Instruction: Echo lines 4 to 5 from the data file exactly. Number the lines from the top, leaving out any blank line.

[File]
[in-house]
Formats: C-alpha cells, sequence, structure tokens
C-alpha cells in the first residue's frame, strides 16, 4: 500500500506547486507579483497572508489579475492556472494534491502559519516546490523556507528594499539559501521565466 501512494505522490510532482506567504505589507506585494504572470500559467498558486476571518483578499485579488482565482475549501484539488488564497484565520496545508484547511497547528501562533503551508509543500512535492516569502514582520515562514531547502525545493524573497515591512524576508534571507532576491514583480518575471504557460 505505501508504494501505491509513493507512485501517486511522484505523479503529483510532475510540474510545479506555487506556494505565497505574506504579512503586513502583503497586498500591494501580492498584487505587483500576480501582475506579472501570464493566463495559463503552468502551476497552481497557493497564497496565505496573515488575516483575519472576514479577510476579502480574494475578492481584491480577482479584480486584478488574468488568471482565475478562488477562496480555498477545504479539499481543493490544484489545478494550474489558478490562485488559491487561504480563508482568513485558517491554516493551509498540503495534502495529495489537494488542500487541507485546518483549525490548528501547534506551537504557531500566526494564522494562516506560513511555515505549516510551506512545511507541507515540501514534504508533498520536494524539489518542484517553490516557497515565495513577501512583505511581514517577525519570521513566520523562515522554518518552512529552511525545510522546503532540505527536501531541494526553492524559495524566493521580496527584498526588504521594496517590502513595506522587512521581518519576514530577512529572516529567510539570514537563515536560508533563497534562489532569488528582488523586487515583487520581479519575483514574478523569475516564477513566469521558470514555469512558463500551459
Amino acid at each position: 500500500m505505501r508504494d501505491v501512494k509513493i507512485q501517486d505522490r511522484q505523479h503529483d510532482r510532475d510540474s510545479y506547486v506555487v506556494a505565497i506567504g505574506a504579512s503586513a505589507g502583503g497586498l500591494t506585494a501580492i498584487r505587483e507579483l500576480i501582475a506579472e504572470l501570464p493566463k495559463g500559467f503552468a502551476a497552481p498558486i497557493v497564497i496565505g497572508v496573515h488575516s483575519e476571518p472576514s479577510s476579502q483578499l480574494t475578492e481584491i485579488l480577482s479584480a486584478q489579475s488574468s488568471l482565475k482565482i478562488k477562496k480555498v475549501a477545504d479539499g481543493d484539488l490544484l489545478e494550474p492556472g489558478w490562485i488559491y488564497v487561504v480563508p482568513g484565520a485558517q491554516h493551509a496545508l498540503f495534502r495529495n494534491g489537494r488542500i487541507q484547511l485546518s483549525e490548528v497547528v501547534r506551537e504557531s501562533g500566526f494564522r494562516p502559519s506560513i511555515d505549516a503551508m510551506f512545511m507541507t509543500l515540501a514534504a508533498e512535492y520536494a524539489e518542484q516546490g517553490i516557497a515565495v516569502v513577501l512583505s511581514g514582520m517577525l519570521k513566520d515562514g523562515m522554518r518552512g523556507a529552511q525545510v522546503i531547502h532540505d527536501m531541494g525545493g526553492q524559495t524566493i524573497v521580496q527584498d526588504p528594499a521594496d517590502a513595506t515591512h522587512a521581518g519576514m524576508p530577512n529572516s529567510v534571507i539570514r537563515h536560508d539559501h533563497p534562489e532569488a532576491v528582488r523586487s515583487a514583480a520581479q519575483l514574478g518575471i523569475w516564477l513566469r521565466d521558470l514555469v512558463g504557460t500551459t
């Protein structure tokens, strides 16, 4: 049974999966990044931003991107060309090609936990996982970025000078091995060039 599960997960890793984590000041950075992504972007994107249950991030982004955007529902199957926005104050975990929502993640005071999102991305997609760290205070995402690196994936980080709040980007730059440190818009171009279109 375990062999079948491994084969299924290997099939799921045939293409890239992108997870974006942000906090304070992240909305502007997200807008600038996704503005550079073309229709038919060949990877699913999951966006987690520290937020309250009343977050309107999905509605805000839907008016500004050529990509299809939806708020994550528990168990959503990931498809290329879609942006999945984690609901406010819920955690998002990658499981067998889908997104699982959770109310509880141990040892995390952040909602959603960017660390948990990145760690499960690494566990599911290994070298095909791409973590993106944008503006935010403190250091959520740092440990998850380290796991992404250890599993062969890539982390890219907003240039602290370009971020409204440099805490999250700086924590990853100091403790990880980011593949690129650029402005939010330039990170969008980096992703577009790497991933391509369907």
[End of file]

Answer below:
Amino acid at each position: 500500500m505505501r508504494d501505491v501512494k509513493i507512485q501517486d505522490r511522484q505523479h503529483d510532482r510532475d510540474s510545479y506547486v506555487v506556494a505565497i506567504g505574506a504579512s503586513a505589507g502583503g497586498l500591494t506585494a501580492i498584487r505587483e507579483l500576480i501582475a506579472e504572470l501570464p493566463k495559463g500559467f503552468a502551476a497552481p498558486i497557493v497564497i496565505g497572508v496573515h488575516s483575519e476571518p472576514s479577510s476579502q483578499l480574494t475578492e481584491i485579488l480577482s479584480a486584478q489579475s488574468s488568471l482565475k482565482i478562488k477562496k480555498v475549501a477545504d479539499g481543493d484539488l490544484l489545478e494550474p492556472g489558478w490562485i488559491y488564497v487561504v480563508p482568513g484565520a485558517q491554516h493551509a496545508l498540503f495534502r495529495n494534491g489537494r488542500i487541507q484547511l485546518s483549525e490548528v497547528v501547534r506551537e504557531s501562533g500566526f494564522r494562516p502559519s506560513i511555515d505549516a503551508m510551506f512545511m507541507t509543500l515540501a514534504a508533498e512535492y520536494a524539489e518542484q516546490g517553490i516557497a515565495v516569502v513577501l512583505s511581514g514582520m517577525l519570521k513566520d515562514g523562515m522554518r518552512g523556507a529552511q525545510v522546503i531547502h532540505d527536501m531541494g525545493g526553492q524559495t524566493i524573497v521580496q527584498d526588504p528594499a521594496d517590502a513595506t515591512h522587512a521581518g519576514m524576508p530577512n529572516s529567510v534571507i539570514r537563515h536560508d539559501h533563497p534562489e532569488a532576491v528582488r523586487s515583487a514583480a520581479q519575483l514574478g518575471i523569475w516564477l513566469r521565466d521558470l514555469v512558463g504557460t500551459t
């Protein structure tokens, strides 16, 4: 049974999966990044931003991107060309090609936990996982970025000078091995060039 599960997960890793984590000041950075992504972007994107249950991030982004955007529902199957926005104050975990929502993640005071999102991305997609760290205070995402690196994936980080709040980007730059440190818009171009279109 375990062999079948491994084969299924290997099939799921045939293409890239992108997870974006942000906090304070992240909305502007997200807008600038996704503005550079073309229709038919060949990877699913999951966006987690520290937020309250009343977050309107999905509605805000839907008016500004050529990509299809939806708020994550528990168990959503990931498809290329879609942006999945984690609901406010819920955690998002990658499981067998889908997104699982959770109310509880141990040892995390952040909602959603960017660390948990990145760690499960690494566990599911290994070298095909791409973590993106944008503006935010403190250091959520740092440990998850380290796991992404250890599993062969890539982390890219907003240039602290370009971020409204440099805490999250700086924590990853100091403790990880980011593949690129650029402005939010330039990170969008980096992703577009790497991933391509369907």